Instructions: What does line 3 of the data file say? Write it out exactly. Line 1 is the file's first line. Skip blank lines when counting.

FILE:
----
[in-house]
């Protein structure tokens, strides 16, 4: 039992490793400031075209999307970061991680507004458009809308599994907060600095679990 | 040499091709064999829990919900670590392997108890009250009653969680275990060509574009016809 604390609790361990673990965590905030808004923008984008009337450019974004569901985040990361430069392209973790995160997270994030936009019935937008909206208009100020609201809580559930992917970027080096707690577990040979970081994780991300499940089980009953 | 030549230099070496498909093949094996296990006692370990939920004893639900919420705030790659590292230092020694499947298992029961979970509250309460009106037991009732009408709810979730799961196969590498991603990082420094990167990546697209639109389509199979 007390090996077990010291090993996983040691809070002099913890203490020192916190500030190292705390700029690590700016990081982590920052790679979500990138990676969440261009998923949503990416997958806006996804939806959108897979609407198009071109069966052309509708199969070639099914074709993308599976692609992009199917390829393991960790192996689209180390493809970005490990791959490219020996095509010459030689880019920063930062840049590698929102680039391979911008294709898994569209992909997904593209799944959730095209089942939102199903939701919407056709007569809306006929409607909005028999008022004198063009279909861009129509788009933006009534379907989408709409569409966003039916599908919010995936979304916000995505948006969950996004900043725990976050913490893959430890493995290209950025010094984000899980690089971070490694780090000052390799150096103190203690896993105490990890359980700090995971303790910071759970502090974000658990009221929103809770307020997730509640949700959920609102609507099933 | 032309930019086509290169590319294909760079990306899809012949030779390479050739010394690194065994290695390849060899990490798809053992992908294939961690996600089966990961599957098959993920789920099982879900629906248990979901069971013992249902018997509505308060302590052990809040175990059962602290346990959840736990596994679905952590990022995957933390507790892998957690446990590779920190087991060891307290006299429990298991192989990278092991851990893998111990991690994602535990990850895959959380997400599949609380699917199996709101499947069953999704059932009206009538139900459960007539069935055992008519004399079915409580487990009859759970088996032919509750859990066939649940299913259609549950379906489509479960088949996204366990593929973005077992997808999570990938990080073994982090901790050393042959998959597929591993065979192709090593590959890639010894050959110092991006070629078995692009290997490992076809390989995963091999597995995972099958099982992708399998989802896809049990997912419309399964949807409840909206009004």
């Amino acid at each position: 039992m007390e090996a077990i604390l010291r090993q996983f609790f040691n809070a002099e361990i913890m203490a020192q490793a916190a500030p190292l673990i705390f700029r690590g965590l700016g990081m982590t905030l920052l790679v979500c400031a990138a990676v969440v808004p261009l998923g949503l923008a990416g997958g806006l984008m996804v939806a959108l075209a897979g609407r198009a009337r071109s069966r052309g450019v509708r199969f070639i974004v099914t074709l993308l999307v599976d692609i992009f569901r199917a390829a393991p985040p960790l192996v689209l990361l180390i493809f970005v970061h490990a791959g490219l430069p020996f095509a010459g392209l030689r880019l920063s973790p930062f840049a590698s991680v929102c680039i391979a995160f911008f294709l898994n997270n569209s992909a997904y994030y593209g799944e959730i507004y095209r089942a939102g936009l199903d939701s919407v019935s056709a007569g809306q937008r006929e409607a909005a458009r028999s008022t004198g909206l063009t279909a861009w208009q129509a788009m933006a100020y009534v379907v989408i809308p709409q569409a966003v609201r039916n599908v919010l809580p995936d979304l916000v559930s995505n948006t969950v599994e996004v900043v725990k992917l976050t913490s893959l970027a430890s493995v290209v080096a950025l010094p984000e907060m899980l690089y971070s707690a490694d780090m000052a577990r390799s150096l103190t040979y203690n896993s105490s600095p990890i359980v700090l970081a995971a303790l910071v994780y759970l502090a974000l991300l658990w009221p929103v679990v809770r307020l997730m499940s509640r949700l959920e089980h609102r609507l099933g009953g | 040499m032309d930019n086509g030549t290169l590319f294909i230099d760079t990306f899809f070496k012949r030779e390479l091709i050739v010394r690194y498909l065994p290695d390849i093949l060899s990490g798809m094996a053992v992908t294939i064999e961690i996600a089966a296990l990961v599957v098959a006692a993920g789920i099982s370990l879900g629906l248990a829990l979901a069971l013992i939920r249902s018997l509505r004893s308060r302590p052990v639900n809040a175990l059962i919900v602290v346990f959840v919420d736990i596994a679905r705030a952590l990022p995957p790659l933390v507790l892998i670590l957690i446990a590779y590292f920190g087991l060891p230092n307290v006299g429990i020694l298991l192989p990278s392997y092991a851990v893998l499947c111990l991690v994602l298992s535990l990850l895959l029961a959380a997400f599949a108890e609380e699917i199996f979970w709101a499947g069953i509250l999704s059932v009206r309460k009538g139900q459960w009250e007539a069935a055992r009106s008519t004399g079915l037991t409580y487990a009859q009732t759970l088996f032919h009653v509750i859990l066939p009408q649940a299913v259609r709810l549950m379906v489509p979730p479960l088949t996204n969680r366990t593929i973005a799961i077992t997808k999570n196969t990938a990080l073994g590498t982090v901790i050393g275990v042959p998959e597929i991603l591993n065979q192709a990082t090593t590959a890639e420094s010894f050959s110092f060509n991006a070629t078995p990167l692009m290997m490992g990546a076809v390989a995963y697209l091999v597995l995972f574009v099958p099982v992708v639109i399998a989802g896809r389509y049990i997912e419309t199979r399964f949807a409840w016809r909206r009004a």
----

């Amino acid at each position: 039992m007390e090996a077990i604390l010291r090993q996983f609790f040691n809070a002099e361990i913890m203490a020192q490793a916190a500030p190292l673990i705390f700029r690590g965590l700016g990081m982590t905030l920052l790679v979500c400031a990138a990676v969440v808004p261009l998923g949503l923008a990416g997958g806006l984008m996804v939806a959108l075209a897979g609407r198009a009337r071109s069966r052309g450019v509708r199969f070639i974004v099914t074709l993308l999307v599976d692609i992009f569901r199917a390829a393991p985040p960790l192996v689209l990361l180390i493809f970005v970061h490990a791959g490219l430069p020996f095509a010459g392209l030689r880019l920063s973790p930062f840049a590698s991680v929102c680039i391979a995160f911008f294709l898994n997270n569209s992909a997904y994030y593209g799944e959730i507004y095209r089942a939102g936009l199903d939701s919407v019935s056709a007569g809306q937008r006929e409607a909005a458009r028999s008022t004198g909206l063009t279909a861009w208009q129509a788009m933006a100020y009534v379907v989408i809308p709409q569409a966003v609201r039916n599908v919010l809580p995936d979304l916000v559930s995505n948006t969950v599994e996004v900043v725990k992917l976050t913490s893959l970027a430890s493995v290209v080096a950025l010094p984000e907060m899980l690089y971070s707690a490694d780090m000052a577990r390799s150096l103190t040979y203690n896993s105490s600095p990890i359980v700090l970081a995971a303790l910071v994780y759970l502090a974000l991300l658990w009221p929103v679990v809770r307020l997730m499940s509640r949700l959920e089980h609102r609507l099933g009953g | 040499m032309d930019n086509g030549t290169l590319f294909i230099d760079t990306f899809f070496k012949r030779e390479l091709i050739v010394r690194y498909l065994p290695d390849i093949l060899s990490g798809m094996a053992v992908t294939i064999e961690i996600a089966a296990l990961v599957v098959a006692a993920g789920i099982s370990l879900g629906l248990a829990l979901a069971l013992i939920r249902s018997l509505r004893s308060r302590p052990v639900n809040a175990l059962i919900v602290v346990f959840v919420d736990i596994a679905r705030a952590l990022p995957p790659l933390v507790l892998i670590l957690i446990a590779y590292f920190g087991l060891p230092n307290v006299g429990i020694l298991l192989p990278s392997y092991a851990v893998l499947c111990l991690v994602l298992s535990l990850l895959l029961a959380a997400f599949a108890e609380e699917i199996f979970w709101a499947g069953i509250l999704s059932v009206r309460k009538g139900q459960w009250e007539a069935a055992r009106s008519t004399g079915l037991t409580y487990a009859q009732t759970l088996f032919h009653v509750i859990l066939p009408q649940a299913v259609r709810l549950m379906v489509p979730p479960l088949t996204n969680r366990t593929i973005a799961i077992t997808k999570n196969t990938a990080l073994g590498t982090v901790i050393g275990v042959p998959e597929i991603l591993n065979q192709a990082t090593t590959a890639e420094s010894f050959s110092f060509n991006a070629t078995p990167l692009m290997m490992g990546a076809v390989a995963y697209l091999v597995l995972f574009v099958p099982v992708v639109i399998a989802g896809r389509y049990i997912e419309t199979r399964f949807a409840w016809r909206r009004a």